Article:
The Grimsey Review has set out a vision for future high streets that incorporates sophisticated technology - but the initial stages will rely on high levels of committment from central government and big business.
The review, carried out over the last few months and officially published today (Wednesday September 4) sets out 31 main recommendations, already leaked by the team behind the campaign, which has been run as a voluntary alternative to the 2011 Portas Review.
The report stresses the need to adopt technology within towns to make the most of digital advances, creating a future scenario that a “busy mum” could plan her in-town activities, including leisure and shopping, by synchronizing her smart phone with multichannel businesses.
“If you allow the retailers on the high street to know your email and phone identity they can offer you hyper-local deals as you walk past the shops on the high street,” the report forecasts. “If you are feeling low the mood recognition reader based in local stores can cheer you up by offering you a discount on chocolate.”
But before we get to that point in the future, major retailers, central government and local authorities are among the groups most targeted for immediate action.
Spearheaded by former Wickes and Focus DIY boss Bill Grimsey, the report calls on central government to carry out the bulk of the work.
Among his recommendations, Grimsey argues that central government should introduce new legislation, create a minister for high streets, reform business rates and improve town planning systems. Local authorities are being urged to freeze car parking charges, set out a 20-year plan for the town centre and offer loans to start-up local businesses.
The report, which highlights the plight of smaller retailers, goes on to suggest that “big high street chains that have enjoyed years of plenty putting something back into their high street through a one-off levy”. The recommended compulsory contribution would be 0.25% of sales made in 2014.
Developers of “mega malls” also come under the microscope in being asked to create an unspecified “percentage of affordable space” for local traders and market pitches.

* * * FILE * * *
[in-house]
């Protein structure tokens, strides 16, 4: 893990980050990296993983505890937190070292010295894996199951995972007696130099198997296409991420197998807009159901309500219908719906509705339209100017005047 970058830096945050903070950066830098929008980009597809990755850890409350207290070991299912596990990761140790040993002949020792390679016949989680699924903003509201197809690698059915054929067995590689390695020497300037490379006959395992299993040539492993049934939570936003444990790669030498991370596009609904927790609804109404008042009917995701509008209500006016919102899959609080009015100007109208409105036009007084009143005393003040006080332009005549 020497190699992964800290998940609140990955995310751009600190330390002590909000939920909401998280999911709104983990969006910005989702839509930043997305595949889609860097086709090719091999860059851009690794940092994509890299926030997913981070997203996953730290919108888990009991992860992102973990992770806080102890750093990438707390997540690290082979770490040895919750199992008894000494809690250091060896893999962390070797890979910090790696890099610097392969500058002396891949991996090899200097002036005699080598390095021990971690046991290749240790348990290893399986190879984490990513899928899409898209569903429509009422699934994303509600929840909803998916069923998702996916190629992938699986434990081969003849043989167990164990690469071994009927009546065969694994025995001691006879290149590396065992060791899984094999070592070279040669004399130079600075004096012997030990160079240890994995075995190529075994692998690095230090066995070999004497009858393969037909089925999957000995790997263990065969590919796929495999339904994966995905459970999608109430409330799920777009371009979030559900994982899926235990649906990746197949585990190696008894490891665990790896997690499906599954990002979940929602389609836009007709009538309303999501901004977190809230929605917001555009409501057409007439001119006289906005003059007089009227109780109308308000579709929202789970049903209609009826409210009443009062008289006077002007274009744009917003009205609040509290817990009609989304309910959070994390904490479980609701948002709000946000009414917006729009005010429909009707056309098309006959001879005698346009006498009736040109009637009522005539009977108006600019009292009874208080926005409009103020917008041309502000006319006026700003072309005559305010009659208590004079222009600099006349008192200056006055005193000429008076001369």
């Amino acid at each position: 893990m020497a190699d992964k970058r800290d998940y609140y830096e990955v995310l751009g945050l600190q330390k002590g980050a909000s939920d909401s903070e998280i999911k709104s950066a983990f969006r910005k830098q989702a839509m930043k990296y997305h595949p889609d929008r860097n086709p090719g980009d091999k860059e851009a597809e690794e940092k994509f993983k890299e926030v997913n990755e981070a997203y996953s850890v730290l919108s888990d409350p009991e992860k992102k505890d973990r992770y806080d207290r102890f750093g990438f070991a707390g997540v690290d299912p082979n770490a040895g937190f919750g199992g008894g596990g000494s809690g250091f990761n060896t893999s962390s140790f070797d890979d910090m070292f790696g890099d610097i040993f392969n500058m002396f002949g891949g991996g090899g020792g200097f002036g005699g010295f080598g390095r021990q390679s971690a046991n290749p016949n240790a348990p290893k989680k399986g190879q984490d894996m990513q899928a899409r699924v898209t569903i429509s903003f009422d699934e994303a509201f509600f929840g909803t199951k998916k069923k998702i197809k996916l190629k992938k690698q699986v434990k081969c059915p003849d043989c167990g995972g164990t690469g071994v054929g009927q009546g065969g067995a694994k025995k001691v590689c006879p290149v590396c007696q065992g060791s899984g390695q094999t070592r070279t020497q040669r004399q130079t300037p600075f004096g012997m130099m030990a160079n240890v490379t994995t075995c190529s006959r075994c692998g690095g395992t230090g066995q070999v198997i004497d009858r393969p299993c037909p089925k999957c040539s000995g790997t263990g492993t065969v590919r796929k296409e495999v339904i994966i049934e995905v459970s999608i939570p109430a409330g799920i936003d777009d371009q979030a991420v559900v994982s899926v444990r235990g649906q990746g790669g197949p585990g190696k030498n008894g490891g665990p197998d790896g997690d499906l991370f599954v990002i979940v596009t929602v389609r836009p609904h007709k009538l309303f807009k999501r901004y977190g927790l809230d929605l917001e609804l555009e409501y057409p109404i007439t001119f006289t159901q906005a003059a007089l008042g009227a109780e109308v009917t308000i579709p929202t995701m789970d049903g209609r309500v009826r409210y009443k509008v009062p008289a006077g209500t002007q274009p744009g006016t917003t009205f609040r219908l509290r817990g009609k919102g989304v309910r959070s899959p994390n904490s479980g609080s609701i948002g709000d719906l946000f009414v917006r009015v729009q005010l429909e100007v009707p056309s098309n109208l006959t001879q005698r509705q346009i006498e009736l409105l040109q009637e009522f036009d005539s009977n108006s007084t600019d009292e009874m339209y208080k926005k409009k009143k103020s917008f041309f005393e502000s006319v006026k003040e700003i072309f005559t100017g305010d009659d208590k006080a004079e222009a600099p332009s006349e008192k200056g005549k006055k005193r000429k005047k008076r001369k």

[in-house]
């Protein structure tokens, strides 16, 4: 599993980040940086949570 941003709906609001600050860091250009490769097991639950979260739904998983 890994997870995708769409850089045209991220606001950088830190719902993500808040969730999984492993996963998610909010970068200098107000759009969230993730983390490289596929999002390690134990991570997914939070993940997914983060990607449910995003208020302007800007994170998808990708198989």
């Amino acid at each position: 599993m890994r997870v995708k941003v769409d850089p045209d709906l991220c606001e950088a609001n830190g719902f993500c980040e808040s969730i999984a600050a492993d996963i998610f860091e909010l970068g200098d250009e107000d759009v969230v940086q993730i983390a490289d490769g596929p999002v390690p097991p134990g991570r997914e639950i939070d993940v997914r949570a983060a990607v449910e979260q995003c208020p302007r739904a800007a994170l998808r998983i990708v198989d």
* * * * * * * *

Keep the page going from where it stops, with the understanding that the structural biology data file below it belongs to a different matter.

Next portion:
The review concludes by setting out its co-creators – who include 25Ten Boutique owner Paul Turner-Mitchell, Local Data Company director Matthew Hopkinson and Company Watch’s Nick Hood – vision for the future of the high street.
“There will certainly be far fewer shops and technology will completely redesign the way we see and use our local high street,” the report said. “At the moment the post-retail landscape is unclear but we expect it to develop around multi-purpose community hubs. Education, housing, leisure, arts and health will play a much bigger role. So too will high value start-ups and digital enterprise.”
The report has been published in what has been a busy week for the debate around the future of the high street.
On Monday, LDC and the British Independent Retailers Association published figures showing the decline of growth in new shops opening so far this year, with womenswear retailers showing the highest number of net closures.
It followed a weekend of reports based on leaked information from the Grimsey Report that up to 20,000 stores could close in the next year, based on research carried out by Company Watch.
On Monday afternoon, Mary Portas appeared at a select committee hearing to give an update on her review, published 18 months ago. While facing a grilling over a number of well-worn issues, including her involvement with a Channel 4 programme during the early stages of the Portas Pilots, she revealed how little government support she had revealed during that time.